Fossil fuels are stored energy during millions of years and we are using it in a rate that new fuels cannot be formed. Renewable energies are not available all the time and there is a need to find ways to store them. One way of storing renewable energies is in fuel form, similar to the fossil fuels and then use this stored fuel whenever needed. The plant design proposed in this paper consists of Dish-Stirling collectors supported by a reversible solid oxide cell acting as a power generator and storage unit, and therefore offering dispatchable power on demand. Further, the system reuses the waste heat for seawater desalination. The present work is an analytical study in which the performance evaluation of a self-sustainable polygeneration system with integrated hydrogen production, power generation, and freshwater production is conducted. An evaluation for selected days, representative for summer, fall, winter and spring in an area with low solar irradiation is studies to investigate the potential of this system to supply 500 kW continuously and simultaneously producing a considerable amount of freshwater. The study shows that the plant can produced hydrogen even in low irradiation winter days together with at least 6500 L of freshwater daily.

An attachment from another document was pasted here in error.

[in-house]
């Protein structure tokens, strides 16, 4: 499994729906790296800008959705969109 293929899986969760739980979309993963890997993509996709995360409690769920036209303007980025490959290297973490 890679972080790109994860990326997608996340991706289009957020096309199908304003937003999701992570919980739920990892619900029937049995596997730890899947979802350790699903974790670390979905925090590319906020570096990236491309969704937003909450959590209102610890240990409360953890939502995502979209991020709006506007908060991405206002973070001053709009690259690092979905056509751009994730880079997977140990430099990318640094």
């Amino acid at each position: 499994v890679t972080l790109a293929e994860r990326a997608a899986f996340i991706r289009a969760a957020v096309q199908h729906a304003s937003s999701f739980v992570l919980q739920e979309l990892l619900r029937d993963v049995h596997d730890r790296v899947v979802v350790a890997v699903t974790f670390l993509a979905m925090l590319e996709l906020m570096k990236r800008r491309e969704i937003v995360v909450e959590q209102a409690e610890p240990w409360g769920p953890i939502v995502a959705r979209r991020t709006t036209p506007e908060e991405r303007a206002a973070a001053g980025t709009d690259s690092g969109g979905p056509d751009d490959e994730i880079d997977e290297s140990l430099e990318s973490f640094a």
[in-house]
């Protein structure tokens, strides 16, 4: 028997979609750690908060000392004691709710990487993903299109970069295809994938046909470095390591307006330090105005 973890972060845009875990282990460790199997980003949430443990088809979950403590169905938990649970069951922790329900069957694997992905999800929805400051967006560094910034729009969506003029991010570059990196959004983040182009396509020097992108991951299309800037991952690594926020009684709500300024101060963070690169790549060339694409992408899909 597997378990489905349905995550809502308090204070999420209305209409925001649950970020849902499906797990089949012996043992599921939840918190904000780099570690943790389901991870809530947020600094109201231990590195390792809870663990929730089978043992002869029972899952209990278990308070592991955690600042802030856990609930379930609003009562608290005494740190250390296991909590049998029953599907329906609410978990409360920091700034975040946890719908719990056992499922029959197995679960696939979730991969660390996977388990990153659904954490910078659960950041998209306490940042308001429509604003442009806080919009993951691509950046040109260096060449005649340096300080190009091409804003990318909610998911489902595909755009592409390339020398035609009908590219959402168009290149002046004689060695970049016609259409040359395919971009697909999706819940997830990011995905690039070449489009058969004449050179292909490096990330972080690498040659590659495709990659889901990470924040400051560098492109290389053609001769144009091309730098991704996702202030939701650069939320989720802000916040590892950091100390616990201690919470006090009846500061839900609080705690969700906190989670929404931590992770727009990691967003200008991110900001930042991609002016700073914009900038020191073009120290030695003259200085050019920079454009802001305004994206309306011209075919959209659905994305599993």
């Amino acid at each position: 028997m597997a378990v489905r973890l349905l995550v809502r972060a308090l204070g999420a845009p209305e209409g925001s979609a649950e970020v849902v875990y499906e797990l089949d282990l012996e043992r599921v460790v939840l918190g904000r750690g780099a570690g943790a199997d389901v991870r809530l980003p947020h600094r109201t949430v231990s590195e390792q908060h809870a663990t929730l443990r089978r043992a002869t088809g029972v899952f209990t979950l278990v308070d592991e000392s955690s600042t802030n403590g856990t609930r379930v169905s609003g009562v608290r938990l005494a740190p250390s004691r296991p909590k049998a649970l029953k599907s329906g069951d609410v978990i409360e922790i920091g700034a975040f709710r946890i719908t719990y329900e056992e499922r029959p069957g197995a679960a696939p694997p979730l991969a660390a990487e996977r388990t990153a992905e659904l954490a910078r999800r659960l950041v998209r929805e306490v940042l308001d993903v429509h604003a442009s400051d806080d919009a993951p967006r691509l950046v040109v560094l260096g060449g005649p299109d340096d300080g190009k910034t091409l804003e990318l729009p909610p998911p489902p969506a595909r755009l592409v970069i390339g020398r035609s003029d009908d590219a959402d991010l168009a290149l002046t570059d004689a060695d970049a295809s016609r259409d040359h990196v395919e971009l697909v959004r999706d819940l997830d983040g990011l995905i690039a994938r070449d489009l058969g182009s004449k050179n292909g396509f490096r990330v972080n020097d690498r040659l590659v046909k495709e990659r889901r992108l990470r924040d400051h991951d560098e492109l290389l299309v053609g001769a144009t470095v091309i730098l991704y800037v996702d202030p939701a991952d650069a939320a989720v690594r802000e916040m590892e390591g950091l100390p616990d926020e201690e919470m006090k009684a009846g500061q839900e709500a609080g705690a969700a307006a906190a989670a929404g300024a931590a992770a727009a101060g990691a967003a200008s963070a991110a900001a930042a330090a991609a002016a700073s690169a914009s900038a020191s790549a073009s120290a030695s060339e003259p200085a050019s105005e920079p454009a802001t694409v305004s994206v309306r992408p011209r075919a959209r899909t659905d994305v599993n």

- Solar energy
- Reversible solid oxide